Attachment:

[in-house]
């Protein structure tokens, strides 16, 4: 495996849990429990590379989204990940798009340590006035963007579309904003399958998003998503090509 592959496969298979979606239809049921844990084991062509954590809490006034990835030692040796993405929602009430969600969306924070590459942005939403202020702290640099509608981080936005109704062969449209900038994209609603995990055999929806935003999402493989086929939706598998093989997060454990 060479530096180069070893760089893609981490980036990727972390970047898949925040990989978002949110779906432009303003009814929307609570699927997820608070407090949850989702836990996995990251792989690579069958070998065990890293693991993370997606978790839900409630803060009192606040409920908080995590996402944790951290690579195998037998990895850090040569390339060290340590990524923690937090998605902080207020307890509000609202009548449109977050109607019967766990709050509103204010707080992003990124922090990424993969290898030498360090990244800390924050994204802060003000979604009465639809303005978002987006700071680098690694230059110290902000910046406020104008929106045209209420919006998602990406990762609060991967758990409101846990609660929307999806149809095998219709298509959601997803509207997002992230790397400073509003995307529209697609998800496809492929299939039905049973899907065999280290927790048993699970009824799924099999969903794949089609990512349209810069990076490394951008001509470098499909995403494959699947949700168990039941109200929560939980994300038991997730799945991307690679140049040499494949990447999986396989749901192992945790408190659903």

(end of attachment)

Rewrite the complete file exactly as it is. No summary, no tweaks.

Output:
[in-house]
């Protein structure tokens, strides 16, 4: 495996849990429990590379989204990940798009340590006035963007579309904003399958998003998503090509 592959496969298979979606239809049921844990084991062509954590809490006034990835030692040796993405929602009430969600969306924070590459942005939403202020702290640099509608981080936005109704062969449209900038994209609603995990055999929806935003999402493989086929939706598998093989997060454990 060479530096180069070893760089893609981490980036990727972390970047898949925040990989978002949110779906432009303003009814929307609570699927997820608070407090949850989702836990996995990251792989690579069958070998065990890293693991993370997606978790839900409630803060009192606040409920908080995590996402944790951290690579195998037998990895850090040569390339060290340590990524923690937090998605902080207020307890509000609202009548449109977050109607019967766990709050509103204010707080992003990124922090990424993969290898030498360090990244800390924050994204802060003000979604009465639809303005978002987006700071680098690694230059110290902000910046406020104008929106045209209420919006998602990406990762609060991967758990409101846990609660929307999806149809095998219709298509959601997803509207997002992230790397400073509003995307529209697609998800496809492929299939039905049973899907065999280290927790048993699970009824799924099999969903794949089609990512349209810069990076490394951008001509470098499909995403494959699947949700168990039941109200929560939980994300038991997730799945991307690679140049040499494949990447999986396989749901192992945790408190659903």